Scientists present the first basin-wide map of the Mediterranean reflecting the density of underwater noise sources in the region

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There are several clearly identifiable areas within the Mediterranean basin where noise-producing activities accumulate. Many of these so-called noise hotspots overlap with significant cetacean habitats. This is a conclusion reached by scientists from France, Italy, Switzerland & the US who – for the first time – present a basin-wide map that shows the density of the main anthropogenic noise sources in the Mediterranean Sea. The results of the report ”Overview of the Noise Hotspots in the ACCOBAMS Area, Part I – Mediterranean Sea” for the period 2005 to 2015, are drawn from a dataset covering 1446 harbours & marinas, 228 oil drilling platforms, 830 seismic exploration activities, 7 million ship positions, publicly available information regarding military activities, & 52 wind farm projects.

Photo Credit: Giovanni Bearzi Tethys

Photo Credit: Giovanni Bearzi Tethys

The increase in seismic activities is particularly striking, especially in connection with oil & gas explorations which deploy so-called ‘airguns’ sending loud impulsive noise of up to 260 decibels towards the sea floor approximately every 10 to 12 seconds for weeks or months at a time. While 3.8 % of the Mediterranean’s surface was affected by such airgun use in 2005, this share increased to 27 % in 2013. The scientists moreover found that an average value of around 1,500 commercial vessels are contemporarily present in the area – at any given time – not taking into account leisure crafts & fishing vessels. Considering that data surrounding military activities – such as manoeuvres, use of medium & low frequency sonar for submarine detection, etc. are generally not available to the public, such results for this sector represents an underestimation of the reality of the situation as well.

Crucially, through such mapping exercise, the scientists were able to reveal several noise hotspots overlapping with areas that are of particular importance to noise-susceptible marine mammal species, and/or areas that are already declared protected areas. Such significant cetacean habitats include the Pelagos Marine Mammal Sanctuary in the Ligurian Sea, the Strait of Sicily, & parts of the Hellenic Trench, as well as waters between the Balearic Islands & continental Spain where noise-producing activities accumulate, according to the report. The risk for the marine animals in such areas is thus high, as they are exposed to cumulative & synergistic noise, & hence, extensive sources of stress.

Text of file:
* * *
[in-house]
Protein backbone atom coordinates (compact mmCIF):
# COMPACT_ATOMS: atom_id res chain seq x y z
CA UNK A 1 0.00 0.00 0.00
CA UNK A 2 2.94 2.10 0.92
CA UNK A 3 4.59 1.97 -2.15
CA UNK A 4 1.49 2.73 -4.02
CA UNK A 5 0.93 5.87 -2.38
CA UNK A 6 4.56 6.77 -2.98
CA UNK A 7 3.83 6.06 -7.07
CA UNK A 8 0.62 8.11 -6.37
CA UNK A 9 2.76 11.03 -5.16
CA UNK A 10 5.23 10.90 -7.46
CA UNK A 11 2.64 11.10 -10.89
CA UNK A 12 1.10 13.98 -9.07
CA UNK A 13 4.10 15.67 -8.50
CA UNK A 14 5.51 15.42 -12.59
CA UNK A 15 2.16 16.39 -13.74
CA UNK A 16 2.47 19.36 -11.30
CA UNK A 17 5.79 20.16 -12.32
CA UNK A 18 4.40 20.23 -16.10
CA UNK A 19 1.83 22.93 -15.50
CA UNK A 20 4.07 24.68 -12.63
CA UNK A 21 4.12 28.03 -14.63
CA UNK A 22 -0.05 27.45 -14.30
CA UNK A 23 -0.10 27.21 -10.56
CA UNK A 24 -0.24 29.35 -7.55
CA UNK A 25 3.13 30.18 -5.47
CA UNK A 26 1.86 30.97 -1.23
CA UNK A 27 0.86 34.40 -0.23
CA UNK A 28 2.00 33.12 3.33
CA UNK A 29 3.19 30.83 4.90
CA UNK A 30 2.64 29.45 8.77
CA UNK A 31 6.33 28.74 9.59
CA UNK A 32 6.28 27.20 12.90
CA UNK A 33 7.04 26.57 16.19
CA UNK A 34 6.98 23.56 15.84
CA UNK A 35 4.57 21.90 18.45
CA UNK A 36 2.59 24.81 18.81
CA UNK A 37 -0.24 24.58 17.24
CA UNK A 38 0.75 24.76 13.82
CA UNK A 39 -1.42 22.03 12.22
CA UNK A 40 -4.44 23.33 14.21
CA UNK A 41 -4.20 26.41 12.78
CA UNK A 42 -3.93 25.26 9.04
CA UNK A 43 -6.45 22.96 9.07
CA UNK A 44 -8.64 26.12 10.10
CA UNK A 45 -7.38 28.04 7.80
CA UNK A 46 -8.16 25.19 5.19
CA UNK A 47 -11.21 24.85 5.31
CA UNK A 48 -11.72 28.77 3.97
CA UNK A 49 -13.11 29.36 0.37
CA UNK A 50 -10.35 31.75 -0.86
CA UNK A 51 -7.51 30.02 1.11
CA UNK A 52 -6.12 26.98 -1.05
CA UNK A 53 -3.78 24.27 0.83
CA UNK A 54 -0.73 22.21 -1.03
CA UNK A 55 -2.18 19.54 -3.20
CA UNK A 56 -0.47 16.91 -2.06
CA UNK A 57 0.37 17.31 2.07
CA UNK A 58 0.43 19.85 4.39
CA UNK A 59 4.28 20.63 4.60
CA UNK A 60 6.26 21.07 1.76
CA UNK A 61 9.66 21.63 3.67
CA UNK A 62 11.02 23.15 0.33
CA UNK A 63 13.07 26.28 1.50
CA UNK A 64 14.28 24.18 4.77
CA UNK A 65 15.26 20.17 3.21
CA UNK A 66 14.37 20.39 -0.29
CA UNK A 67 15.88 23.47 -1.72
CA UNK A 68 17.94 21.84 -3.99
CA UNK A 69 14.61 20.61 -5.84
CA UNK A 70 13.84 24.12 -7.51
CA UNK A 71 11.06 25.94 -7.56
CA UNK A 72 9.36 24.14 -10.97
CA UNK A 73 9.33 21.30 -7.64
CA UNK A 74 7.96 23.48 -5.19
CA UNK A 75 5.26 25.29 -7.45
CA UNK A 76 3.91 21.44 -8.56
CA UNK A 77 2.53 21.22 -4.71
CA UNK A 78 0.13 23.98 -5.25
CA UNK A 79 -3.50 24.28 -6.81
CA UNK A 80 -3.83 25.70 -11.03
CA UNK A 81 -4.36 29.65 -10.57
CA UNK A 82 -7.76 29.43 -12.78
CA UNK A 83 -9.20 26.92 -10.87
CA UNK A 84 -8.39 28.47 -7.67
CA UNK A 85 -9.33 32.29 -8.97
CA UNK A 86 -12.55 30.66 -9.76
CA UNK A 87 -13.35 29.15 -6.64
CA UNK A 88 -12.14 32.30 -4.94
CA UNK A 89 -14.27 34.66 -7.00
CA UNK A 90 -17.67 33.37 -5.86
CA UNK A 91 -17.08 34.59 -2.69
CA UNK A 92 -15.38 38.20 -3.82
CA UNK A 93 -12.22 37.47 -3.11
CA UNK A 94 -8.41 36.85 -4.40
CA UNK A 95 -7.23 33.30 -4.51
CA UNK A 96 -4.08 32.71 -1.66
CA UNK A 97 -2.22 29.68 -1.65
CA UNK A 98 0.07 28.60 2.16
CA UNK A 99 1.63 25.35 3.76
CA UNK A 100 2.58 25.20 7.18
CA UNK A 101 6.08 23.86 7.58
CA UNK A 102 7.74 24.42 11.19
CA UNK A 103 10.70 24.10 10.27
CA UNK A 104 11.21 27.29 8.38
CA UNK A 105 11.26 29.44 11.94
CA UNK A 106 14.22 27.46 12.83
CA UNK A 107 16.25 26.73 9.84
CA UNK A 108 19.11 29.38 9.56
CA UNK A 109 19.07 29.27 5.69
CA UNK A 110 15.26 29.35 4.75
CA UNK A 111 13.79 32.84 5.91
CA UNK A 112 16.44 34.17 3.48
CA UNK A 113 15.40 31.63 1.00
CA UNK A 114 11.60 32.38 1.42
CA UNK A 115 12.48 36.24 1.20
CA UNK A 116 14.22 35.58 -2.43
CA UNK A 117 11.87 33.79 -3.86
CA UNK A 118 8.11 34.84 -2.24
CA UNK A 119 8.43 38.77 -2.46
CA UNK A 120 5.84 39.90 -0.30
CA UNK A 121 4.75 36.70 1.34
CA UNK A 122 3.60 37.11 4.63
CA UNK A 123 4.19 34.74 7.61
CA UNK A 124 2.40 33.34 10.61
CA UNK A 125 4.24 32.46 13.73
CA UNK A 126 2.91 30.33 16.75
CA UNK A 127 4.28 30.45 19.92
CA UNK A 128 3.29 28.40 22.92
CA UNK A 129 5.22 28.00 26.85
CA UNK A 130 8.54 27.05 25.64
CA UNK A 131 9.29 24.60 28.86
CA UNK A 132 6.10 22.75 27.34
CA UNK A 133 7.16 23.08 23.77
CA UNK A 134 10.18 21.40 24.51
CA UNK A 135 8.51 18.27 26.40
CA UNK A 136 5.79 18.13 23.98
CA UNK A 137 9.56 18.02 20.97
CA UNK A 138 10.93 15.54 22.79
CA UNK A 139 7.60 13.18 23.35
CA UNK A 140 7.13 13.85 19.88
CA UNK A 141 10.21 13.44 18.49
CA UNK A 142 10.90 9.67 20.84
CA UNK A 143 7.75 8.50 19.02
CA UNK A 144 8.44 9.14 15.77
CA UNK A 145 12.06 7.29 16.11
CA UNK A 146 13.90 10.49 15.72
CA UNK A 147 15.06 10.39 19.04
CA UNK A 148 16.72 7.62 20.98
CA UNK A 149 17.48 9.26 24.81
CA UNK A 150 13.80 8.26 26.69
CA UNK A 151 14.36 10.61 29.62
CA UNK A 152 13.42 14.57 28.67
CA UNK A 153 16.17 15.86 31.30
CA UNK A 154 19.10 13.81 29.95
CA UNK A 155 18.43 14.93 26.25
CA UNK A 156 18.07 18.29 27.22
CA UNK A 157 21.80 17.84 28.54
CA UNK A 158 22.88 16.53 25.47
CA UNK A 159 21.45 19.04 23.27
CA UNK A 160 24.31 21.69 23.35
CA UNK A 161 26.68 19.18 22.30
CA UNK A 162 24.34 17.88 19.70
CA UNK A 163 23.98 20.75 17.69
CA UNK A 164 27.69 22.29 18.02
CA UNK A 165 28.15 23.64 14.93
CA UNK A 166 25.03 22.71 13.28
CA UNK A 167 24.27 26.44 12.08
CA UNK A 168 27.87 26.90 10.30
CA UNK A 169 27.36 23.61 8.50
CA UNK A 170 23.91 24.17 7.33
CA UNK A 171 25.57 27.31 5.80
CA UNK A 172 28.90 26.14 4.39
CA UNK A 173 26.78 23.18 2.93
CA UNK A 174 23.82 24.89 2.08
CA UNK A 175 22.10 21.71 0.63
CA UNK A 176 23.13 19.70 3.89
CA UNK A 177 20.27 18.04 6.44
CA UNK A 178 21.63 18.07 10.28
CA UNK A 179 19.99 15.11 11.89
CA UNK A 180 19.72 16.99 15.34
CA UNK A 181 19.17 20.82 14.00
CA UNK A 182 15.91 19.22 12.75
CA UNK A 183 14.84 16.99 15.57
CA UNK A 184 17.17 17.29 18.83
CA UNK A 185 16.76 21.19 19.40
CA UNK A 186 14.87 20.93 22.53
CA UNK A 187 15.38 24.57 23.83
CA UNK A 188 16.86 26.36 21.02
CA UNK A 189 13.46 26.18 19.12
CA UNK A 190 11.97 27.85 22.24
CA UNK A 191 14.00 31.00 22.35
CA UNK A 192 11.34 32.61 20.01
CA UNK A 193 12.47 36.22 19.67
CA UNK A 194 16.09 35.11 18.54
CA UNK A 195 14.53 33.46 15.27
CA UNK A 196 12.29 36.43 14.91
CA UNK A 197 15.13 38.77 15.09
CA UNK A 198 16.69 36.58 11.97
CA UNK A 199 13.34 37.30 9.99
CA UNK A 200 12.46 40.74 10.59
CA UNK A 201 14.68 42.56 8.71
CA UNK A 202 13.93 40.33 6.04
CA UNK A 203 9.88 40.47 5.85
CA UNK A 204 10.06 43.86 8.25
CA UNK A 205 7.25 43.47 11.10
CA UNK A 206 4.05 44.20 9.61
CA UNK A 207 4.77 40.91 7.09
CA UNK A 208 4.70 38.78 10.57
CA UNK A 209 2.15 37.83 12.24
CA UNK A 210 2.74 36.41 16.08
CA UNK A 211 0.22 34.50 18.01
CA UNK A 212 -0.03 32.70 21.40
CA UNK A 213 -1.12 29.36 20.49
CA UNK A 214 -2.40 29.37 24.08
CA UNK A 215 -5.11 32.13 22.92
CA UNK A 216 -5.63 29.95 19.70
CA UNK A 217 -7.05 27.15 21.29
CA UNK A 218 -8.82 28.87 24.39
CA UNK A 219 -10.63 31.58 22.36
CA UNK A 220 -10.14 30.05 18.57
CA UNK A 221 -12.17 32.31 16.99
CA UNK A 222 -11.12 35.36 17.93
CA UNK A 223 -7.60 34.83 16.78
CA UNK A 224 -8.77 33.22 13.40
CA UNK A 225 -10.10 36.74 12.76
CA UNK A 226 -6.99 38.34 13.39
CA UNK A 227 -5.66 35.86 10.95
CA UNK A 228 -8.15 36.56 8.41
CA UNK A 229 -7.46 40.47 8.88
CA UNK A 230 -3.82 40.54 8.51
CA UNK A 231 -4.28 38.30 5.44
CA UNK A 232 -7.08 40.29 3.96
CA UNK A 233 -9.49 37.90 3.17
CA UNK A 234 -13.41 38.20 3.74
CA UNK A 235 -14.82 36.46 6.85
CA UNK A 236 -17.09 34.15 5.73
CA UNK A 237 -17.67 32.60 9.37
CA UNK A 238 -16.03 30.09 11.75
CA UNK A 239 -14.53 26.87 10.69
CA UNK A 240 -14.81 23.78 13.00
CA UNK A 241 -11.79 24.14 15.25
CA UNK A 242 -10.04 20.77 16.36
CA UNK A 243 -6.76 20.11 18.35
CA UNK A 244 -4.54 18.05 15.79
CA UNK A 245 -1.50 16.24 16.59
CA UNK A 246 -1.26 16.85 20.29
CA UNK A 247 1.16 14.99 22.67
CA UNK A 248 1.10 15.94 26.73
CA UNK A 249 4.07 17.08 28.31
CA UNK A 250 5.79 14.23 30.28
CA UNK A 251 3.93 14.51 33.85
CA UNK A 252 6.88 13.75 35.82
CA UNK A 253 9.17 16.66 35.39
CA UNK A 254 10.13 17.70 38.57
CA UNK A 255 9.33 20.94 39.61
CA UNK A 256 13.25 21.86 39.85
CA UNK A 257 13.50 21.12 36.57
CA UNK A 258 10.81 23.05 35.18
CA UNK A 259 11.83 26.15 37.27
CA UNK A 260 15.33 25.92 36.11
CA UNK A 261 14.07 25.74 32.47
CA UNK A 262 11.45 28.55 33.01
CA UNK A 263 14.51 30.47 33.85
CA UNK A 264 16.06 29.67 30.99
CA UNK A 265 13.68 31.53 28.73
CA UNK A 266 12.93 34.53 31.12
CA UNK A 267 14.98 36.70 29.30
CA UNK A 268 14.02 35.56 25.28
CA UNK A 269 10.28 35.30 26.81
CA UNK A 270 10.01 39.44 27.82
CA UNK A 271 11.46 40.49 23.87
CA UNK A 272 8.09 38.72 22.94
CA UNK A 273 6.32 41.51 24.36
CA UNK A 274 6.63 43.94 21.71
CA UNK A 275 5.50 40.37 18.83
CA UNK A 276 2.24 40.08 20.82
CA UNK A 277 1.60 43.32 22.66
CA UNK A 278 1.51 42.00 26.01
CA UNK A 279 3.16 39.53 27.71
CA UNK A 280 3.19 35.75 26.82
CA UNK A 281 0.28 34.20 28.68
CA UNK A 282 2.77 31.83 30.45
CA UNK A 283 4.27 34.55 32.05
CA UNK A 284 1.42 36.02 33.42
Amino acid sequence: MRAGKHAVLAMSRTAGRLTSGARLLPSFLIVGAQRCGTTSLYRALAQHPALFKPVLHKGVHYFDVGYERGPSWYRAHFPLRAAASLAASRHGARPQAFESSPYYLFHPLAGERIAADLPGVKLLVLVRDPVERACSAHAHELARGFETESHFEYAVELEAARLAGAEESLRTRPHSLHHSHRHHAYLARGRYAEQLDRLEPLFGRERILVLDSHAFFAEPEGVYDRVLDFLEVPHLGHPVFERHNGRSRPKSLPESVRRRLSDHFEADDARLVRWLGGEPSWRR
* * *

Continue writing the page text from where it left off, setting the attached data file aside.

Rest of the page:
Such threat has moreover been recognised by the Spanish Government. Their Ministry of the Environment recently announced that the waters between the Balearic Islands & the Spanish mainland will be designated a protected migration corridor for whales & dolphins, which will moreover result in strict management measures for noise producing activities.

“This report is the first basis for a purposeful development of noise reducing measures. It substantiates the urgent need for action to establish a transparent data register on anthropogenic noise sources in the Mediterranean & to take measures to reduce the problem”, says Silvia Frey, PhD, co-author of the report & director for science & education at OceanCare. Implementing such a register is moreover part of the EU Marine Strategy Framework Directive’s current action plan.